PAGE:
In previous bitcoin articles, I discussed main reasons why every investor should own bitcoin. In summation, bitcoin is a breakthrough technology because it allows individuals to make digital payments without intermediation from a bank or other financial institution. This circumvents the security weakness of dealing with a third party as well as time and fees. It is a form of digital cash.

Unlike fiat currencies that undergo constant devaluation to fund budget deficits, bitcoin is the only asset in existence that contains perfect scarcity and is tamper-proof. Bitcoin achieves this with its algorithm that does not allow for the creation of new bitcoins past 21 million, with 20 million coins mined by 2025. Aside from its practical use as a financial disintermediary, stock-to-flow analysis indicates that the market price for one bitcoin should rise exponentially as a fixed stock (number of bitcoins in circulation) undergoes a halving of flow (reward for mining). The famed chart below demonstrates how the prices react to increases in the stock-to-flow ratio. Bitcoin is also a digital store of value due to its absolute scarcity in a world where your purchasing power is constantly being debased by money printing.

However, this article goes in depth on a topic I have only briefly mentioned in previous articles. Bitcoin is an insurance policy against a dysfunctional monetary system that relies on currency debasement to manage budget deficits and backstop financial markets. Bitcoin has evolved from an anarcho-capitalist pipe dream to a nascent asset class and what Paul Tudor Jones calls the “macro big bet.”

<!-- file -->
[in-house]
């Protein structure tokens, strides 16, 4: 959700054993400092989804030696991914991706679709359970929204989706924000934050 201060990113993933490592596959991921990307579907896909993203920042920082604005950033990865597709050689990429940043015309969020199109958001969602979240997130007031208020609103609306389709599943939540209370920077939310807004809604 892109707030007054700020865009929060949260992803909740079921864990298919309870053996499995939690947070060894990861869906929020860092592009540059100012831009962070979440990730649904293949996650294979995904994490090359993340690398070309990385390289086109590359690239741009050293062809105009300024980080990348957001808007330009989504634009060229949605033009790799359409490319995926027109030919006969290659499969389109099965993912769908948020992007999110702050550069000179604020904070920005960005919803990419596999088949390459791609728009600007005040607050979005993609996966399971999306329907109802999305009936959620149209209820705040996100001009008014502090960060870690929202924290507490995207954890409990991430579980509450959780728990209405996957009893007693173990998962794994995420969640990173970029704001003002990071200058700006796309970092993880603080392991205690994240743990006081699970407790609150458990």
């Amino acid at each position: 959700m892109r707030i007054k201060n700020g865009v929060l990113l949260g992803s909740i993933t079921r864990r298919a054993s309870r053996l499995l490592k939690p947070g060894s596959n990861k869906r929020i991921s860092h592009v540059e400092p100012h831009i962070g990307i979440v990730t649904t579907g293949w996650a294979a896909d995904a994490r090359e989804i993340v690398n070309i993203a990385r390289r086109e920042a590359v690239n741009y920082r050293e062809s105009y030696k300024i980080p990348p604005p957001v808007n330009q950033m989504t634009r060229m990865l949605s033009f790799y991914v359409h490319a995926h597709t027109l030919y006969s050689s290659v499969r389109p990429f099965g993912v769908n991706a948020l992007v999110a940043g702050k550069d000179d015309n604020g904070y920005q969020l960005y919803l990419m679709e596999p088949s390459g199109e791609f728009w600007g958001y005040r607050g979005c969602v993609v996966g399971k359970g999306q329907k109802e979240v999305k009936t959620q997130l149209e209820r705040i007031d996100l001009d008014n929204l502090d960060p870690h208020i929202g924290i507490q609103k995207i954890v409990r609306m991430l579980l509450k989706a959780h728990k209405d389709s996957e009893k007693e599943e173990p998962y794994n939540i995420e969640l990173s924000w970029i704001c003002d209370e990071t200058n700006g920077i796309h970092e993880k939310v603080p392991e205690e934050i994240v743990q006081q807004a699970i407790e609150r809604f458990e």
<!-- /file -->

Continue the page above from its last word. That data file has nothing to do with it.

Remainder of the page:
This article goes into how Central Banking and unsound money have created massive economic inefficiencies and fragility. This fragility requires a hard money insurance policy that only bitcoin can solve.

Central Banks and the Frankenstein Monster

Constant tinkering with economic variables has changed the role of capital markets from a link between investors and businesses requiring capital to a global casino and political utility. Keeping interest rates below their natural level has effectively taxed the poor to fund a stock market backstop.

The basis of Central Banking is to pull aggregate demand forward to stimulate economic activity. The two tools to do this are interest rate manipulation and liquidity injections. In free-market capitalism, commercial banks use savings as loanable funds and there is a market price for interest rates. If interest rates are too low, there will be a shortage in savings and less capital available to lend out. Without money to lend, banks would have to increase the interest rate to create more savers and meet this demand. However, in a system that puts aggregate demand above all else, central banks alter the price of capital to where loan demand permanently exceeds savings supply, and the gap is filled with money created out of thin air. For specifics, read the 2014 Bank of England report entitled “Money Creation in the Modern Economy.”

Interest rate manipulation creates a bloated financial system as keen financiers take advantage of artificially low rates to fund speculation. The foreign exchange market, simply transferring one currency to another to profit from a floating exchange rate system, is 17 times larger than global GDP. $2,409 trillion of FX is traded every year while the global GDP is $138 trillion.

This system also destroys the value of currency in circulation. The chart below shows U.S. Dollar purchasing power overlaid with money supply. The obvious correlation is that increases in money supply reduce purchasing power because freshly printed money contains no intrinsic value; instead, it steals value from the currency in circulation. Unsound money is a tax on the poor because it reduces the value of wages and savings. The poor earn wages and save to purchase items while the wealthy have financial and real assets. When one considers that newly created money enters and stays within the financial system while individuals and small businesses continue to struggle, the Fed is inadvertently taxing the poor to backstop the stock market. I sincerely believe that this plays a large role in the social bifurcation and unrest we see today.

(Source: researchgate)

The Cantillon Effect